“The largest deal I papered in 2017 was for $12 million, which was a bit unheard of back then,” says Young. “We have funded two $40 million deals in the last two years and have portfolio deals in place that may grow to over $100 million. The larger dollar amounts are where it gets exciting for a deal lawyer like me.”
The risks are greater with larger deals—especially when some companies seeking capital are in financial distress. Since COVID-19, Omni has been approached by clients that need capital, not only to prosecute claims but to survive.
When working with these companies, he considers not only the risk of the underlying litigation, but whether Omni’s client may restructure, file for bankruptcy, liquidate or strike a deal with equity holders or creditors. He undertakes due diligence and determines whether a transaction needs to be structured to cover insolvency risk through consents or indemnities from lenders or private equity owners.
Insurance for litigation risk
Given the risk associated with the business model, the question becomes whether a hedge is available to cover Omni’s downside. Insurance companies have begun to underwrite this risk, serving as evidence of how the litigation finance world is evolving.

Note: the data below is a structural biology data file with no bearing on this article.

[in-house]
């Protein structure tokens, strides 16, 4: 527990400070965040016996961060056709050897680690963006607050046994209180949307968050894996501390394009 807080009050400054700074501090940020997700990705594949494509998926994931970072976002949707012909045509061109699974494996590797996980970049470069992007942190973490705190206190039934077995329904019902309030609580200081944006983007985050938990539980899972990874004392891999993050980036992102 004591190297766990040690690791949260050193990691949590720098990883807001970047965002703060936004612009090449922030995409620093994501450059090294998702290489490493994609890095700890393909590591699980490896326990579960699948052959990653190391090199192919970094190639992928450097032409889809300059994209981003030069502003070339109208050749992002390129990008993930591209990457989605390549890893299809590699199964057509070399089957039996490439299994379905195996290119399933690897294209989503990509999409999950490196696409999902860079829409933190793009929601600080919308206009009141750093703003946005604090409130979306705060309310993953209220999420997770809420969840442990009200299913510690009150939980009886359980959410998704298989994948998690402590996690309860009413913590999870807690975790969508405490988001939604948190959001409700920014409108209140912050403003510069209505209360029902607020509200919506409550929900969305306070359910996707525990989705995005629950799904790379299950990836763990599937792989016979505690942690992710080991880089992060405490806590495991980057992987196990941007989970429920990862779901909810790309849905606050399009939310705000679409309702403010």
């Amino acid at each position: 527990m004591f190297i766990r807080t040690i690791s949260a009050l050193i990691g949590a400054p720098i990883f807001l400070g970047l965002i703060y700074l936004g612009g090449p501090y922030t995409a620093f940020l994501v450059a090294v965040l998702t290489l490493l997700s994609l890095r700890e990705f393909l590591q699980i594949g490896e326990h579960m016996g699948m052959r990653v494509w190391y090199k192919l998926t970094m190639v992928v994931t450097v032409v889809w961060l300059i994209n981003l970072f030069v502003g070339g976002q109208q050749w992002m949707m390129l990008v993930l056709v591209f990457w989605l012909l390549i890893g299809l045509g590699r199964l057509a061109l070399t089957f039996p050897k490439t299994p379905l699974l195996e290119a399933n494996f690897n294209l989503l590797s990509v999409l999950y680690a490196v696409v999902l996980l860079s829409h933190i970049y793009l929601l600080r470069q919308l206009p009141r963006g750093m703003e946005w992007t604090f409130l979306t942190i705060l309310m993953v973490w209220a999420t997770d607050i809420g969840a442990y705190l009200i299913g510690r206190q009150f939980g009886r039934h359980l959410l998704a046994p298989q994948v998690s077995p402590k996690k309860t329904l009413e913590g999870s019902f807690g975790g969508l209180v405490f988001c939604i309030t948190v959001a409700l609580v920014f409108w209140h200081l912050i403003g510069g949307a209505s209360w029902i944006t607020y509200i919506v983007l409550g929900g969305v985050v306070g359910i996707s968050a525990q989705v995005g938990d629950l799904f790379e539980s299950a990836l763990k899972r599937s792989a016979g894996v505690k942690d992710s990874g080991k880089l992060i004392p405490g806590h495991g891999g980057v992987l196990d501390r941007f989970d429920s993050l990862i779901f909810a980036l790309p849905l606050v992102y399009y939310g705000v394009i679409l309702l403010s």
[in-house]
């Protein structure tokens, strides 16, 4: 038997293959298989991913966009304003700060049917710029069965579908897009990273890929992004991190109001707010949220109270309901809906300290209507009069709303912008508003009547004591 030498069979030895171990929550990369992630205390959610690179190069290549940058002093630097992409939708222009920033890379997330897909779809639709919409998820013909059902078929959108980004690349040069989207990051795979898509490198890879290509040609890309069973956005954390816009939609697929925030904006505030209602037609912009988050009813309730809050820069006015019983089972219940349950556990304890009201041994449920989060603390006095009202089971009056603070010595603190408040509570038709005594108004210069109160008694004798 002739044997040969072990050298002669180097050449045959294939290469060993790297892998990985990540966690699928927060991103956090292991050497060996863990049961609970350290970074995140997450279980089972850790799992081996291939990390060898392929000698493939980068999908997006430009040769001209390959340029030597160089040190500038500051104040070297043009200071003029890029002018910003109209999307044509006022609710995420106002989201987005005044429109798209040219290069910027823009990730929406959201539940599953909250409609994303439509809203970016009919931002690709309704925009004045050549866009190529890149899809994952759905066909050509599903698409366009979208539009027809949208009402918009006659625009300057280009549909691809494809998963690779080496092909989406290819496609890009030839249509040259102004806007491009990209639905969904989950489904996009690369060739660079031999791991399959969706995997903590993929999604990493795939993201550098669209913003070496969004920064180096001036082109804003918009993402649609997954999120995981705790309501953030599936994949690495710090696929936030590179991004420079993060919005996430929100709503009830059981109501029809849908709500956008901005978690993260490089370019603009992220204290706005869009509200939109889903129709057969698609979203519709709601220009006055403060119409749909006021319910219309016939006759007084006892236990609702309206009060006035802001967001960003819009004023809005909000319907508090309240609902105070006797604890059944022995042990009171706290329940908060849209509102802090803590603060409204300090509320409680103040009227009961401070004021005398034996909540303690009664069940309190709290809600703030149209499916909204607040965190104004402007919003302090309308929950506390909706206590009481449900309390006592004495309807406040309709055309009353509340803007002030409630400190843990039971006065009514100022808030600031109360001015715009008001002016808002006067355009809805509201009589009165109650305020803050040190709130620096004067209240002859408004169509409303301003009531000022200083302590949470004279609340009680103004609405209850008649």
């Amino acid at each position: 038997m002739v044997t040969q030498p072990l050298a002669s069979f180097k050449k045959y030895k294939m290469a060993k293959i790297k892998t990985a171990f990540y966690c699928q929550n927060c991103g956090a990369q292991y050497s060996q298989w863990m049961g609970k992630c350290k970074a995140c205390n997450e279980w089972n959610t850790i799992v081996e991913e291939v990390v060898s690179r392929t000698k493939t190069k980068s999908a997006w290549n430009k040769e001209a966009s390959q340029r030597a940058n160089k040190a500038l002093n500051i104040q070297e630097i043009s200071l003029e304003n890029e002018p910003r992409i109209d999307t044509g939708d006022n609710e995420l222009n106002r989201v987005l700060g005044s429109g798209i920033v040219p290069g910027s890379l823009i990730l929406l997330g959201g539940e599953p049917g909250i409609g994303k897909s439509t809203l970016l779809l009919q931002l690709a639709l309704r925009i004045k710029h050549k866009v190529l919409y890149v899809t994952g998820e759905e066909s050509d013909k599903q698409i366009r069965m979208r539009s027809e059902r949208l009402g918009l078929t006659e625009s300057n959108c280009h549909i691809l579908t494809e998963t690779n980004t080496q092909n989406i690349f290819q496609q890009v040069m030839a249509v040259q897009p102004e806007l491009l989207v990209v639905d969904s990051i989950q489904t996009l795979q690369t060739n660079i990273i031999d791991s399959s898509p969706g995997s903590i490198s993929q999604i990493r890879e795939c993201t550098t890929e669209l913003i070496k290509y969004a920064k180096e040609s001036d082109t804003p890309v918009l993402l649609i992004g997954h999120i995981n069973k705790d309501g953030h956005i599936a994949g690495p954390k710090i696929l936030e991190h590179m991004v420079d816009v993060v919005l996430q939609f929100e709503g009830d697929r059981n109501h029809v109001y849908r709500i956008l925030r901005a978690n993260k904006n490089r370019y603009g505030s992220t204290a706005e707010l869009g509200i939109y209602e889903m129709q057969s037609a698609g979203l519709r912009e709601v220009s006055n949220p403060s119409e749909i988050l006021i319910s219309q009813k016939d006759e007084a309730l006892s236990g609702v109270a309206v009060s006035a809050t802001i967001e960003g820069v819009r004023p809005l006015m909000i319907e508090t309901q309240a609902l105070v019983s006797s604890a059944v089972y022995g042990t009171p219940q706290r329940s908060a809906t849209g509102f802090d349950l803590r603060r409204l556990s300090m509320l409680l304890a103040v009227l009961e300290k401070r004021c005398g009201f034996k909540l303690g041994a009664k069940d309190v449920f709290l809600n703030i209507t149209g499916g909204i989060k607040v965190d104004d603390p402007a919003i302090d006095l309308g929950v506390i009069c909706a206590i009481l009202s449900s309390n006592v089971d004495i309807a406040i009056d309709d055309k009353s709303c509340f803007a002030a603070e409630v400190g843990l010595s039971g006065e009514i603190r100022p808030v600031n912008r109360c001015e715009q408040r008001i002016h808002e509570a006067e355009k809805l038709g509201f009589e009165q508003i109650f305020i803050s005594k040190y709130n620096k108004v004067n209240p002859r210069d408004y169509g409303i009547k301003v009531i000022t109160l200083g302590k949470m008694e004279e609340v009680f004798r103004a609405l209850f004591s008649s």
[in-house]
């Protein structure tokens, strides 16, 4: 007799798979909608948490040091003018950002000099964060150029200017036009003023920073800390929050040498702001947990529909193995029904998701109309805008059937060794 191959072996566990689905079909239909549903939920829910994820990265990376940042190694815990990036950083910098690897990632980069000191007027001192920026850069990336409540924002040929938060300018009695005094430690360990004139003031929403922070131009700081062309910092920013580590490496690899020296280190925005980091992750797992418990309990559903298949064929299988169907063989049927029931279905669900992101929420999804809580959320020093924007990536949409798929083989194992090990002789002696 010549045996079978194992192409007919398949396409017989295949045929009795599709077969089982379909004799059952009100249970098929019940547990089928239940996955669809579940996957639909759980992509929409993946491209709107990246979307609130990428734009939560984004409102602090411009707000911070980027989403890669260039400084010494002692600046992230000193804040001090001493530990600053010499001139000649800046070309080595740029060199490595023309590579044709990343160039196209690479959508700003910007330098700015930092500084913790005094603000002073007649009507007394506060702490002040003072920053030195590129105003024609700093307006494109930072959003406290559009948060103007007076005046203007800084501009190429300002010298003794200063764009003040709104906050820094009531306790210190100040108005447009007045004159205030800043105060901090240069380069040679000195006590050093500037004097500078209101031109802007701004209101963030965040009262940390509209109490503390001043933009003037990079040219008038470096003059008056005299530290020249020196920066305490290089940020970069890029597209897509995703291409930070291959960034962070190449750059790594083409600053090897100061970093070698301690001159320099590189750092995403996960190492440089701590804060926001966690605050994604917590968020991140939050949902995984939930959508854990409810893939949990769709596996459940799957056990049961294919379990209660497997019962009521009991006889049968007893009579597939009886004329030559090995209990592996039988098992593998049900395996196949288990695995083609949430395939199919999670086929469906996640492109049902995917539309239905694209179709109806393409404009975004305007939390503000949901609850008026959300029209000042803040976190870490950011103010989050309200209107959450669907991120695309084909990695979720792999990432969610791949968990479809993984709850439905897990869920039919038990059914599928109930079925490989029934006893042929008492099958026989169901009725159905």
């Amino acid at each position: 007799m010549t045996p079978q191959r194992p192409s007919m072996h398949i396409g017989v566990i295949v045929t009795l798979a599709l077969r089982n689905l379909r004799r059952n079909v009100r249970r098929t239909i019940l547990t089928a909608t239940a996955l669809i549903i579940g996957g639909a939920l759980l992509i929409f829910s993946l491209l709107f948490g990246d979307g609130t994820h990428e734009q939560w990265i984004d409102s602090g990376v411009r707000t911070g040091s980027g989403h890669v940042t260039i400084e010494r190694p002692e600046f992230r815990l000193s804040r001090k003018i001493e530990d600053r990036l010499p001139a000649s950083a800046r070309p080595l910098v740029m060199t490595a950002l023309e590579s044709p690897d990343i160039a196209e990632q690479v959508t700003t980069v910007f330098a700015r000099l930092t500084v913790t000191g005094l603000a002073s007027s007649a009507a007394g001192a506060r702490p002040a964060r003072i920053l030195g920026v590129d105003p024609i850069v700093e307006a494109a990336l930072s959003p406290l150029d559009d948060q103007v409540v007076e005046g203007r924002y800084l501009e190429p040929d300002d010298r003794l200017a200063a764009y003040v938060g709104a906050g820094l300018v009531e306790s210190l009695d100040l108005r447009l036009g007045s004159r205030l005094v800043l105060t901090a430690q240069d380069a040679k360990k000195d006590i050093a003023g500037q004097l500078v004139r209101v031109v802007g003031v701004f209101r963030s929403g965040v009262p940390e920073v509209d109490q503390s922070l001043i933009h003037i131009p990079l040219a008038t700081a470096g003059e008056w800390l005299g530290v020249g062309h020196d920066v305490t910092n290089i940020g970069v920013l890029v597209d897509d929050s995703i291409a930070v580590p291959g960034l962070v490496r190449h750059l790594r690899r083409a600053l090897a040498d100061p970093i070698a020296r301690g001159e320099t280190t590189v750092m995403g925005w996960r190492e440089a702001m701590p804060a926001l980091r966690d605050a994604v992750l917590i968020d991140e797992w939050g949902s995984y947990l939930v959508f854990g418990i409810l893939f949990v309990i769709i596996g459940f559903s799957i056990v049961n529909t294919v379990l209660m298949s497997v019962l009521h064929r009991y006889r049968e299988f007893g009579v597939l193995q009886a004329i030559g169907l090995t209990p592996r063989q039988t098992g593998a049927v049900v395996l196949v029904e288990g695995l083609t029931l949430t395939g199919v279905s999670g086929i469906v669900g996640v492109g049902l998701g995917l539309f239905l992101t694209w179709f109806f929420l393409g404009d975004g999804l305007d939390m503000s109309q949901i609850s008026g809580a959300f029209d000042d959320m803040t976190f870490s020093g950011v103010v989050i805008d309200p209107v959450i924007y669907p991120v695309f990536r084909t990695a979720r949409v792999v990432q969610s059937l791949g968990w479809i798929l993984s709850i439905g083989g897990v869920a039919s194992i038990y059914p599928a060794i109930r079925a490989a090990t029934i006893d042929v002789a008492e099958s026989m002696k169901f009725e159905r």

“The insurance coverage is an incredible value add for a funder,” he says. “Insurers do their own due diligence, often with the help of their own outside counsel, before agreeing to cover our downside. And we can ensure that our ‘at risk’ capital for a deal is much lower.”
For an upfront premium, insurance companies may cover a percentage of a litigation finance investment. Young notes that they have recently developed rapport with CAC Specialty, a division of Cobbs Allen, which arranged coverage from an insurance tower on a $9 million judgment purchase by Omni.
“The CAC Specialty team is responsive, creative and client focused,” Young recounts. “I couldn’t be happier with their service.”
With the insurance coverage come robust policies that must be carefully crafted. “I have to make sure that if the case is unsuccessful, our insurance coverage will not be subject to an exemption,” he says.
A growing role
Young handles not just U.S. and Canadian transactions, but other matters that come with the territory of an expanding enterprise.
During his Bentham years of 2017 to 2020, Young assisted in assembling a $500 million U.S. investment fund and registering as an investment adviser with the SEC. He serves as the chief compliance officer for the investment adviser and stands ready for additional capital raising, something he thinks may be on the horizon with the increase of overall ticket size.
“Investors like litigation finance because it is an alternative asset not correlated to the traditional markets, and returns can be handsome,” he says. “And we have the right team to underwrite these risks and handicap a successful outcome.”
Young’s creds make him the right teammate. After obtaining his BA from Yale University in 2004 and graduating from New York University School of Law with his LLM in taxation in 2008, he cut his teeth with two law firms before transitioning in-house with Royal Bank of Scotland from 2012 to 2017.
Litigation finance was a new concept to Young when he joined Bentham, but he has come up to speed. “This role is fantastic, because I cover a variety of types of work in a burgeoning market and no single deal is the same. I am very lucky to have a different type of transaction to work through every day.”